Graduate Seminar on 20th Century US

From Videri
Jump to: navigation, search

Seminar in Twentieth Century United States History

This course is meant to provide a brief introduction to the historiography of the twentieth century United States and an opportunity to learn and apply fundamental methods of researching and writing history. The readings include classic and contemporary works of history that address perennial themes of gender, political culture, race, sexuality, and space. Over the course of the semester, students will develop a project of original research based on primary sources; class members will help each other identify a topic early in the semester and shape the project through a series of class workshops.

The research seminar offers a unique opportunity to begin work on a larger project, such as a Master’s thesis or dissertation. Many seminar papers are eventually revised to become articles in academic journals or chapters of books. However, the research paper need not relate to a graduate student’s main area of study.

Hofstadter, Hurewitz, Jackson and Klein are available at the campus bookstore. Others are available online and/or in library.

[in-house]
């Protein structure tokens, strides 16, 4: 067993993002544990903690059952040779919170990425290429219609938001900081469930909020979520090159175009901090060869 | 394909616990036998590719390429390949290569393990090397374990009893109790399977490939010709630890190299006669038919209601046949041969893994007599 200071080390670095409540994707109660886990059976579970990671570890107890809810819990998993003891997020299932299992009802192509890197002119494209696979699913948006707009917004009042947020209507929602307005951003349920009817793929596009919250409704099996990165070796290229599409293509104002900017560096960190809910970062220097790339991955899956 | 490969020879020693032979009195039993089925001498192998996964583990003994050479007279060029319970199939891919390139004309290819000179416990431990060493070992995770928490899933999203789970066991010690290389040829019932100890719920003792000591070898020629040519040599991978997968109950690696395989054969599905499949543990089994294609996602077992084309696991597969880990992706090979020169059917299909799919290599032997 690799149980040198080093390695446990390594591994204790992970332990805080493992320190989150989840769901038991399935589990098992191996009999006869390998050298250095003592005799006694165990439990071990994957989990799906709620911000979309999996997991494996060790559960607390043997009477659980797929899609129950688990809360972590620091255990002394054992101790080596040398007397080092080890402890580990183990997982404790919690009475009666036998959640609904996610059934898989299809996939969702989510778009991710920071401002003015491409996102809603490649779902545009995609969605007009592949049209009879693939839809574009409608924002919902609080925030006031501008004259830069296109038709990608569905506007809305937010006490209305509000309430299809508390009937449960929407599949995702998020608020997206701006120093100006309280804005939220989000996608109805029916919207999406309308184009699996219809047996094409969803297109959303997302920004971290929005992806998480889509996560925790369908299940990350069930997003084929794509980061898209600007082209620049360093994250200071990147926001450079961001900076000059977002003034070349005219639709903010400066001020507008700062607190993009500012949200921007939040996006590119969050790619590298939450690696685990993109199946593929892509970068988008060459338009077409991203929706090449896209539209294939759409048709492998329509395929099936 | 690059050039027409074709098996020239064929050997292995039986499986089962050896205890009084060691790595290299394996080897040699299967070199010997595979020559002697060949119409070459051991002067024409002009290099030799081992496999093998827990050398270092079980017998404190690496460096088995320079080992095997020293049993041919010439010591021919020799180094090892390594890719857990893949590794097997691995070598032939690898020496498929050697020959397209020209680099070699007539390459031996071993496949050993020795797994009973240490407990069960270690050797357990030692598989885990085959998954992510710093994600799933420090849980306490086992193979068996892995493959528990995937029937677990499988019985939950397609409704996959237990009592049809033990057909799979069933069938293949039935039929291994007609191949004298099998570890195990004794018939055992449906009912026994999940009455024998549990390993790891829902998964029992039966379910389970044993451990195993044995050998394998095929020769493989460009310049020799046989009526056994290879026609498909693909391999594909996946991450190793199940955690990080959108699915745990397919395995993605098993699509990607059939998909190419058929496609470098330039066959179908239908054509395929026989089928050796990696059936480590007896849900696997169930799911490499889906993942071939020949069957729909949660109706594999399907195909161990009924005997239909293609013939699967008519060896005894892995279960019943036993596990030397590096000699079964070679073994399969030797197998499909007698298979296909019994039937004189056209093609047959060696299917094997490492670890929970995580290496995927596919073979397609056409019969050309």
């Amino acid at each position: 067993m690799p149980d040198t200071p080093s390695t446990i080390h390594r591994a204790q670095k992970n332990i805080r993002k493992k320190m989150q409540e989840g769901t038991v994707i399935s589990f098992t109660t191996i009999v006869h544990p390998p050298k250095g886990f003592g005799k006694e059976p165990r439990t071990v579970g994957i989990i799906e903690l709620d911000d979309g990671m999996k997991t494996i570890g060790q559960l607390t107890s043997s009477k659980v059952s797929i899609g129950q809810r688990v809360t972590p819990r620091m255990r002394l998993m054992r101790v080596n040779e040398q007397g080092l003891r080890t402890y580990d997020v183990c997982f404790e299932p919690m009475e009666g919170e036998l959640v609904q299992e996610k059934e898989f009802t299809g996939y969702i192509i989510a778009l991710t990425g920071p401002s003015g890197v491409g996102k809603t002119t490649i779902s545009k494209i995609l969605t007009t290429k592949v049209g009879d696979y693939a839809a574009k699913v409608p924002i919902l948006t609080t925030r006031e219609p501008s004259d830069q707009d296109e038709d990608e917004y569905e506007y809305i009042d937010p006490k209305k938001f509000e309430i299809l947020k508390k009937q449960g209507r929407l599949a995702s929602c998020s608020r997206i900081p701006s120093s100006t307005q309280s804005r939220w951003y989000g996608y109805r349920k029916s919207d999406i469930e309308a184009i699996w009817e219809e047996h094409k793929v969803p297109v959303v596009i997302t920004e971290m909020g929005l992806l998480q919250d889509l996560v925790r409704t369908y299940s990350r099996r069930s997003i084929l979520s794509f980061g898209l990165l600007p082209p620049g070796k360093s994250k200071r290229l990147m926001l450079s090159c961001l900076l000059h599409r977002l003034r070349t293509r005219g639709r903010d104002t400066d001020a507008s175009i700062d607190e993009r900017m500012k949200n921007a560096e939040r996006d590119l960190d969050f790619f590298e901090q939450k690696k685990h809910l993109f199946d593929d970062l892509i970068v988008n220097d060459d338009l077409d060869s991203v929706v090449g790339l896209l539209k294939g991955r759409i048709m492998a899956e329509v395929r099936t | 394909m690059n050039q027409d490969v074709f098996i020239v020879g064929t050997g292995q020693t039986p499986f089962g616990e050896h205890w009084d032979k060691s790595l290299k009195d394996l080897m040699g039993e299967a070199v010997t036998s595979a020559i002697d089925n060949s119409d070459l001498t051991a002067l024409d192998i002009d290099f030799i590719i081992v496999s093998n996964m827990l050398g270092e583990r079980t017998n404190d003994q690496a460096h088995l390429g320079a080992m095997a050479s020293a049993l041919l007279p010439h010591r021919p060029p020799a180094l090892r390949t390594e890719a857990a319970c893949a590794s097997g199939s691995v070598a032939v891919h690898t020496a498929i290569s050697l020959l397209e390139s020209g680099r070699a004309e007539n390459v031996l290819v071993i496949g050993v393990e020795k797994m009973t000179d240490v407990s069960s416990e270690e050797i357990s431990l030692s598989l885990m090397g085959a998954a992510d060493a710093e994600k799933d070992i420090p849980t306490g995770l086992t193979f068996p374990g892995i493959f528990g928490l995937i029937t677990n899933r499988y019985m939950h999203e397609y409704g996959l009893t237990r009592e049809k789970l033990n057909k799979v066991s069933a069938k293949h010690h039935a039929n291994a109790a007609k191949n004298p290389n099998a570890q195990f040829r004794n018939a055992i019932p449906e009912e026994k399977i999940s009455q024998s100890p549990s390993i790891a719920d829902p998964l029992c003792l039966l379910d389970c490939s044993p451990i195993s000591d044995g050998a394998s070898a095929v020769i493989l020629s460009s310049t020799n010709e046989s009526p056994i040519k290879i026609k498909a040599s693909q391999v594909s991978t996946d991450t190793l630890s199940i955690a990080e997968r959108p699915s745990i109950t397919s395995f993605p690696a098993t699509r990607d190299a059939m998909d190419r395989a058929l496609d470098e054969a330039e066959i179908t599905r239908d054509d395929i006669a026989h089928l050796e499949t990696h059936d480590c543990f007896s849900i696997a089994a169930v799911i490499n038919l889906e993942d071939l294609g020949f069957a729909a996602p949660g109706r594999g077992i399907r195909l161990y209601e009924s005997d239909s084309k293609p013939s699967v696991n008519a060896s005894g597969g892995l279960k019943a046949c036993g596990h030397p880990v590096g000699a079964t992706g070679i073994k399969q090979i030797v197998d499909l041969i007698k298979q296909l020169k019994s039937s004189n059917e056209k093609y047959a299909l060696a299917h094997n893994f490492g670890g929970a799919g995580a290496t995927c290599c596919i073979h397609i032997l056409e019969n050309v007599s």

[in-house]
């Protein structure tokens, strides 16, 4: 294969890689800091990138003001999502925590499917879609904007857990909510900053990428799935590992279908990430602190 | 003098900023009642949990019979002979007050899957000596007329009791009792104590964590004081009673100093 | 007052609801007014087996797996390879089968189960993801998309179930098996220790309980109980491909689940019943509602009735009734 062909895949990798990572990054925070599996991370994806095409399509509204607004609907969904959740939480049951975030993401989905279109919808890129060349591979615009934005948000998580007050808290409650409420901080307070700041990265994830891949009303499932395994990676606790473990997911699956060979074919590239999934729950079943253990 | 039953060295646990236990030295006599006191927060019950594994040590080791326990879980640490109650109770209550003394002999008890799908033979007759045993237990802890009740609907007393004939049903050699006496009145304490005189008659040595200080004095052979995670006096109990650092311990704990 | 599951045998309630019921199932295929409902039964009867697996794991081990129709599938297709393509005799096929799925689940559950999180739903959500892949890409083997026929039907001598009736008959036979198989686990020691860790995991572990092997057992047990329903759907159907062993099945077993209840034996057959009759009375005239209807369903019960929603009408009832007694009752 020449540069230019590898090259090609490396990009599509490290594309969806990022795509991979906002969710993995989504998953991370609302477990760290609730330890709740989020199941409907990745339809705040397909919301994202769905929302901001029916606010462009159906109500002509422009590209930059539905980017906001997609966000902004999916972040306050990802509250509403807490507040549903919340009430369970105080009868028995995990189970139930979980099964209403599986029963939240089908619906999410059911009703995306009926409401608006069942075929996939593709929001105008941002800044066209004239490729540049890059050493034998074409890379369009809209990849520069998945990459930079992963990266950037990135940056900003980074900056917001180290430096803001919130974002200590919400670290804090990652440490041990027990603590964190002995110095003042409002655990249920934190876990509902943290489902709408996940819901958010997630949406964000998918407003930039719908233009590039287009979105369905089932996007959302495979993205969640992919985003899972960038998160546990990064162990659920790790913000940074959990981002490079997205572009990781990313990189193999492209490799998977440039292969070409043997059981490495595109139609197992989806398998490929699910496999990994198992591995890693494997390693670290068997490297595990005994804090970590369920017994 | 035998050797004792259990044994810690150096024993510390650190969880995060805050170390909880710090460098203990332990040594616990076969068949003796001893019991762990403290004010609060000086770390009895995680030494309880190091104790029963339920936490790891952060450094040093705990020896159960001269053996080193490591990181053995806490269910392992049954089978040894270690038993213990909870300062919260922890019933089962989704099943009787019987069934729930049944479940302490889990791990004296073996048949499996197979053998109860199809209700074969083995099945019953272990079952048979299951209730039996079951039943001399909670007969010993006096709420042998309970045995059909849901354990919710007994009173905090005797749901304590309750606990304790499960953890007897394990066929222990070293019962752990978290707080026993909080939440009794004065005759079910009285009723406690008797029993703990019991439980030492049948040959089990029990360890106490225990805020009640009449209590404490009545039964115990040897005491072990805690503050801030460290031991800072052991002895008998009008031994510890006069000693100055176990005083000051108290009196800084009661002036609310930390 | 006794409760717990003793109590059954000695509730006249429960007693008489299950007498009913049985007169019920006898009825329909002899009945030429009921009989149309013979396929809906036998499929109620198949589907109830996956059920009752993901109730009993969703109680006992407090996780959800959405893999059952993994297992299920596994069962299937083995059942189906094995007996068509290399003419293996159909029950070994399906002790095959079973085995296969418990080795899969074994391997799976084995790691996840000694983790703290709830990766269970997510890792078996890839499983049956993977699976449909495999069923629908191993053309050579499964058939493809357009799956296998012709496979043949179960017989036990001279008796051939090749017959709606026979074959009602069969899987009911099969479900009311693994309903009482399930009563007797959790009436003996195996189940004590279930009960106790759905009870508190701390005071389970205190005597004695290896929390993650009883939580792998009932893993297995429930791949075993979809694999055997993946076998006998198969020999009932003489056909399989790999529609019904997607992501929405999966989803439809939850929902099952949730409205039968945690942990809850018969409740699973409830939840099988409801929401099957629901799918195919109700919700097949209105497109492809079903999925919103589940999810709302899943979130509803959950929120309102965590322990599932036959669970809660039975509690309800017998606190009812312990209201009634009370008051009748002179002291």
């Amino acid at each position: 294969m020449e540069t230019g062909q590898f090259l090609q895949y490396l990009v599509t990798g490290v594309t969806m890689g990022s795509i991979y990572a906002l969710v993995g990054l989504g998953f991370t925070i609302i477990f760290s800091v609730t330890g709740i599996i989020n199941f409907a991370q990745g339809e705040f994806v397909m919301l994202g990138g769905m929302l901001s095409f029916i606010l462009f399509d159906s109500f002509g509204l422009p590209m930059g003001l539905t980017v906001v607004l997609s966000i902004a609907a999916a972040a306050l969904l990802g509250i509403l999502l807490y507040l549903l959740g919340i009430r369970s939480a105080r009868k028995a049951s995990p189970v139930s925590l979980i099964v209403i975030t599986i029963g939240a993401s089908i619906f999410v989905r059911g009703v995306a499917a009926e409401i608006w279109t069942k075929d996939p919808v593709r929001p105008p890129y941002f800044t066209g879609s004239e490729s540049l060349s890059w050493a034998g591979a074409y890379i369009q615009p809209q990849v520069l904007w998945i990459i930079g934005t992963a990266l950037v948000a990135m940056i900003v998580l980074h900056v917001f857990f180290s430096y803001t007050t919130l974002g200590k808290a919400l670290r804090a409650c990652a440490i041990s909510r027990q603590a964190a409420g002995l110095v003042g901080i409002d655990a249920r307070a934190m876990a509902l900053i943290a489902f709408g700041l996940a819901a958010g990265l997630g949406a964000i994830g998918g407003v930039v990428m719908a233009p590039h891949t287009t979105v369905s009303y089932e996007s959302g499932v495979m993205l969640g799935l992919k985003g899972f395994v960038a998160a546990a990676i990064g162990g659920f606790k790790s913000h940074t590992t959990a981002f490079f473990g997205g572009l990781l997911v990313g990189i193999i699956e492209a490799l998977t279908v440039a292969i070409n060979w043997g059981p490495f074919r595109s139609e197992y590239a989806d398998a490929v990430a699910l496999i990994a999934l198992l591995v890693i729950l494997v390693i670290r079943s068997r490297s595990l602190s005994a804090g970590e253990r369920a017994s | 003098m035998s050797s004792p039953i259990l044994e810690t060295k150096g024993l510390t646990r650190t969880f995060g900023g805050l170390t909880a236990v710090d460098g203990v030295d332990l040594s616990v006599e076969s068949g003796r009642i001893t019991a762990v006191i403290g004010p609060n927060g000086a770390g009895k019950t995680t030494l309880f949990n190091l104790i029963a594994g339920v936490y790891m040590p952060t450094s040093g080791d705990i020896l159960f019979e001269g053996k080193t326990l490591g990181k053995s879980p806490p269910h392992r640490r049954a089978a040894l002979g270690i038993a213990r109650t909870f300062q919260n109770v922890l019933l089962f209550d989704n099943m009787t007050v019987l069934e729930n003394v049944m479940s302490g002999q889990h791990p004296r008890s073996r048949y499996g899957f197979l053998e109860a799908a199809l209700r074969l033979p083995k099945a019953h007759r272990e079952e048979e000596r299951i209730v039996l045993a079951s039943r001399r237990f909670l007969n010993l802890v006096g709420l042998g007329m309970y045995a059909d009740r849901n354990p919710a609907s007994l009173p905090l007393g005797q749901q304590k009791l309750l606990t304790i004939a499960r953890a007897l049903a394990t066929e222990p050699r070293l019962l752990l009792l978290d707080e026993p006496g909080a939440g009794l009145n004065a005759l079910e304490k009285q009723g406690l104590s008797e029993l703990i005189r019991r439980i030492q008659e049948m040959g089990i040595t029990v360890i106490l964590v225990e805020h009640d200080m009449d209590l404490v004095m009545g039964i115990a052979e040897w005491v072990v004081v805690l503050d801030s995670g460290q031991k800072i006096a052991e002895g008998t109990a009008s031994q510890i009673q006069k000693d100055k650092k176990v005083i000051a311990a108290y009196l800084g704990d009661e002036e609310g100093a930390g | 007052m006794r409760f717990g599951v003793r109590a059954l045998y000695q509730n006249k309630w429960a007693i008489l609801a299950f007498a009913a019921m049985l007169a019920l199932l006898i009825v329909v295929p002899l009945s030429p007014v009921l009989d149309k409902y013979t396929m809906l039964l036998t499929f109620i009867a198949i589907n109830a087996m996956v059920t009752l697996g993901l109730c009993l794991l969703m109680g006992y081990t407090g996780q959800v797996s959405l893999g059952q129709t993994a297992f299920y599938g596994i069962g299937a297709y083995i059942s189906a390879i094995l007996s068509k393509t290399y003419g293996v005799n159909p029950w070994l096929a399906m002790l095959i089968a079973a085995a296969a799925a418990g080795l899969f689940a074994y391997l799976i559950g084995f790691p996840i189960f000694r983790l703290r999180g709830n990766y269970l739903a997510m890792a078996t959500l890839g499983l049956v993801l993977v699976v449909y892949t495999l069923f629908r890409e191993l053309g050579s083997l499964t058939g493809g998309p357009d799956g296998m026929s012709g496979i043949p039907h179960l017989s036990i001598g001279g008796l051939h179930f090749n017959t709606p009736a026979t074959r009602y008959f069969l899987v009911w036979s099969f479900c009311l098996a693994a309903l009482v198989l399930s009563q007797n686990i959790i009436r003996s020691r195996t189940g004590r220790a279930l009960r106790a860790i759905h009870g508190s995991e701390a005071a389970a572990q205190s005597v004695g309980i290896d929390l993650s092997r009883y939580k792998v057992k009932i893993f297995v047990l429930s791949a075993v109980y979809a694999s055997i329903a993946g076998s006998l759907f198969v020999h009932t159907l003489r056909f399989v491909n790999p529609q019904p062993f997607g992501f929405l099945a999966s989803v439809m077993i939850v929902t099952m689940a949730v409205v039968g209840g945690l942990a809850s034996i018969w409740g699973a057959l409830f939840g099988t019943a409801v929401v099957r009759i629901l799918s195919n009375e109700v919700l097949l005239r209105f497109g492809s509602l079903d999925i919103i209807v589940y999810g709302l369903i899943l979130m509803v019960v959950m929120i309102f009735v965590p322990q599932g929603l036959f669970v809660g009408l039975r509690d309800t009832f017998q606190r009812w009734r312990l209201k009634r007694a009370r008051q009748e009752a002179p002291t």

Week 1

  • Introduction to historiography

Week 2

  • Richard Hofstadter, The American Political Tradition and the Men Who Made It
  • First topic discussion

Week 3

  • Daniel Hurewitz, Bohemian Los Angeles and the Making of Modern Politics

Week 4

  • Mae Ngai, “The Architecture of Race in American Immigration Law: A Reexamination of the Immigration Act of 1924”
  • Work on proposals

Week 5

  • Proposal workshop

Week 6

  • J. B. Jackson, “Other Directed Houses,” “The Abstract World of the Hot-Rodder,” “Roads Belong in the Landscape,” “Truck City”
  • Elizabeth Blackmar, “Of REITS and Rights: Absentee Ownership in the Periphery”

Week 7

  • David L. Carlton, “The Revolution from Above: The National Market and the Beginnings of Industrialization in North Carolina”
  • Bethany Moreton, To Serve God and Wal-Mart: The Making of Christian Free Enterprise, 1-35

Week 8

  • Jennifer Klein, For All These Rights: Business, Labor, and the Shaping of America’s Public-Private Welfare State

Week 9

  • Work on drafts

Week 10

  • Discussion of prospectuses and grant applications

Week 11

  • Work on drafts

Week 12

  • Discussion of drafts

Week 13

  • Revise

Week 14

  • Presentation of findings

Week 15

  • Presentation of findings